We’re trying to verify that teachers are exempt when it comes to new overtime regulations? So we have a teaching fellow whose salary is $40k. Do we need to either raise it to $47,476 or start tracking hours?
Thank you for your inquiry regarding the exempt status of teachers under the new overtime regulations.
The U.S. Department of Labor addressed this in a Q&A on the new overtime regulations (referred to as the “Final Rule” in the Q&A):
Q: Is there an exemption for schools and institutions of higher education from either the FLSA or the Department’s overtime regulations governing white collar workers?
A: Schools and institutions of higher education are generally covered by the FLSA’s minimum wage and overtime provisions. Several provisions apply, however, to many employees at these institutions that exempt them from the Final Rule. Teachers are exempt if their primary duty is teaching, tutoring, instructing or lecturing.
“Teachers” include, for example, regular academic teachers, kindergarten or nursery school teachers, teachers of gifted or disabled children, professors, adjunct instructors, teachers of skilled and semi-skilled trades and occupations, home economics teachers, vocal or instrument music teachers, and under certain circumstances, athletic coaches and assistant coaches.
Although a preschool may engage in some educational activities, preschool employees whose primary duty is to care for the physical needs of the facility’s children would not meet the requirements for the exemption as a bona fide teacher.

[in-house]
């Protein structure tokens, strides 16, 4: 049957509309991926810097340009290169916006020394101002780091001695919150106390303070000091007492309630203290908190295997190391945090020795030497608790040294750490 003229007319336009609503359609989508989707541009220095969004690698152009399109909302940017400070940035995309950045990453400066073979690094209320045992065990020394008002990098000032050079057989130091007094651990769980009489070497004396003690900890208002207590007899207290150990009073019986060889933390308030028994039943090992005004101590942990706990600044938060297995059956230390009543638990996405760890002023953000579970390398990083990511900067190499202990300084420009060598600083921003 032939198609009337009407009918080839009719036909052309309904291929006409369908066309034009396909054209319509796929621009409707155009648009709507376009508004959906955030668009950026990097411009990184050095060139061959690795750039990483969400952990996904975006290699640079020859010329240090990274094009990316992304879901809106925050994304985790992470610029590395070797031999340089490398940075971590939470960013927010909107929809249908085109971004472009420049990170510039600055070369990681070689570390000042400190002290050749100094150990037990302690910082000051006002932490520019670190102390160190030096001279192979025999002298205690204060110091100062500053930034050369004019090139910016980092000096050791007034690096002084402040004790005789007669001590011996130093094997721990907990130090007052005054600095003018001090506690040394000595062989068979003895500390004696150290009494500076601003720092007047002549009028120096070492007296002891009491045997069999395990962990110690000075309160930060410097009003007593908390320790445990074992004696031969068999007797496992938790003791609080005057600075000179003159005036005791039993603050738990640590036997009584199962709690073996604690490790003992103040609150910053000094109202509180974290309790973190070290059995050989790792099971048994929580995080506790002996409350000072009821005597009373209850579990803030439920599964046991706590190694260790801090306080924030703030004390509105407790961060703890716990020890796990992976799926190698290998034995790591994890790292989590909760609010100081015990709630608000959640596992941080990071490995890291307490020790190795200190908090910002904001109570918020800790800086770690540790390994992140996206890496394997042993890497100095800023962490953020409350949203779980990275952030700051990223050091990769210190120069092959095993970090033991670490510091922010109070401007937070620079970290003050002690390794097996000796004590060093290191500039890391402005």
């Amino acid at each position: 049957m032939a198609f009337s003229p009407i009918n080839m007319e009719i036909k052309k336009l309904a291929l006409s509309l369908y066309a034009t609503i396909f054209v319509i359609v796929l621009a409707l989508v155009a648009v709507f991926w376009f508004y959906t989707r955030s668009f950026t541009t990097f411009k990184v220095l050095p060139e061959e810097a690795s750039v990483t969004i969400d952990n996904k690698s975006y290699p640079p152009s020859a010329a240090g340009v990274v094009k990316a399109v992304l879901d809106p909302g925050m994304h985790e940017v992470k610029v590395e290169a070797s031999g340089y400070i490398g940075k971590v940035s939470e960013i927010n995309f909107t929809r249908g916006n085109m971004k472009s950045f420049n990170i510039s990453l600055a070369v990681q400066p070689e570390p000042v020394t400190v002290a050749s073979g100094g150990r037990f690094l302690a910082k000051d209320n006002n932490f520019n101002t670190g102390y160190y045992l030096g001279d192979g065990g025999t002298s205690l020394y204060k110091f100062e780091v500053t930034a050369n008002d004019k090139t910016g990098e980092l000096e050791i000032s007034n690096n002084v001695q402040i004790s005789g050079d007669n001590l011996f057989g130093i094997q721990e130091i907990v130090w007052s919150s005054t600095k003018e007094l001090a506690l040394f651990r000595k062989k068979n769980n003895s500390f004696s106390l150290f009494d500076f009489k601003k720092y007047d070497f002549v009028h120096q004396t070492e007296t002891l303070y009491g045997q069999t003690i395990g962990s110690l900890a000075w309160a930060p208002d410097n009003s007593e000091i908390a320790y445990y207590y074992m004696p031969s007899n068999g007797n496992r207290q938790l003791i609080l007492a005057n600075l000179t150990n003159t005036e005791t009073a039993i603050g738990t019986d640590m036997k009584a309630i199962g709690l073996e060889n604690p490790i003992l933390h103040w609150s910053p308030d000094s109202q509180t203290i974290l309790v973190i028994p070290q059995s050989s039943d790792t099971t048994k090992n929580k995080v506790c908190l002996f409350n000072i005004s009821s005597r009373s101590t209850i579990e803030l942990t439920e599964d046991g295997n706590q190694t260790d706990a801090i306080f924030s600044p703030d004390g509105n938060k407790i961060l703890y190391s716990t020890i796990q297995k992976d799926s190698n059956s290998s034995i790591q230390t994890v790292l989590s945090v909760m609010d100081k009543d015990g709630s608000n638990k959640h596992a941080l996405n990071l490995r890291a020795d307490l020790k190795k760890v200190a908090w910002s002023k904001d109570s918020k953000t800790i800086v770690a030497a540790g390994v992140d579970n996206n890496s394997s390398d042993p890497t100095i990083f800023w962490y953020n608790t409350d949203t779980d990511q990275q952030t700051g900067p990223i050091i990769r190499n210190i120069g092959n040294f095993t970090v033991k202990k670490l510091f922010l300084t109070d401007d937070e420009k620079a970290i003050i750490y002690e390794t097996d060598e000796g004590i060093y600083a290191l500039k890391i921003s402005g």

Generally, the Department views graduate and undergraduate students who are engaged in research under a faculty member’s supervision in the course of obtaining a degree to be in an educational relationship and not an employment relationship with the school or with a grantor. As such, the Department will not assert such workers are entitled to overtime.
In addition, the administrative personnel that help run higher education institutions and interact with students outside the classroom, such as department heads, academic counselors and advisors, intervention specialists and others with similar responsibilities are subject to a special salary threshold that does not apply to white-collar employees outside of higher education. Instead, they are not eligible for overtime if they are paid at least as much as the entrance salary for teachers at their institution.
Finally, public universities or colleges that qualify as a “public agency” under the FLSA may compensate overtime-eligible employees through the use of compensatory time off in lieu of cash overtime premiums.
Postdoctoral researchers in the sciences are not covered by the teaching exemption. These employees are generally considered professional employees and are subject to the salary threshold for exemption from overtime. DOL has been working closely with NIH and NSF regarding their mutual interest in this area.
Based on this information, it appears the teaching fellow in your inquiry would not be subject to the new salary requirement if he or she is a bona fide teacher as outlined above.
At the same time the new overtime regulation was published, the DOL also published Guidance for Higher Education Institutions on Paying Overtime under the Fair Labor Standards Act. The guidance notes that the salary level and salary basis requirements for the white collar exemption do not apply to bona fide teachers.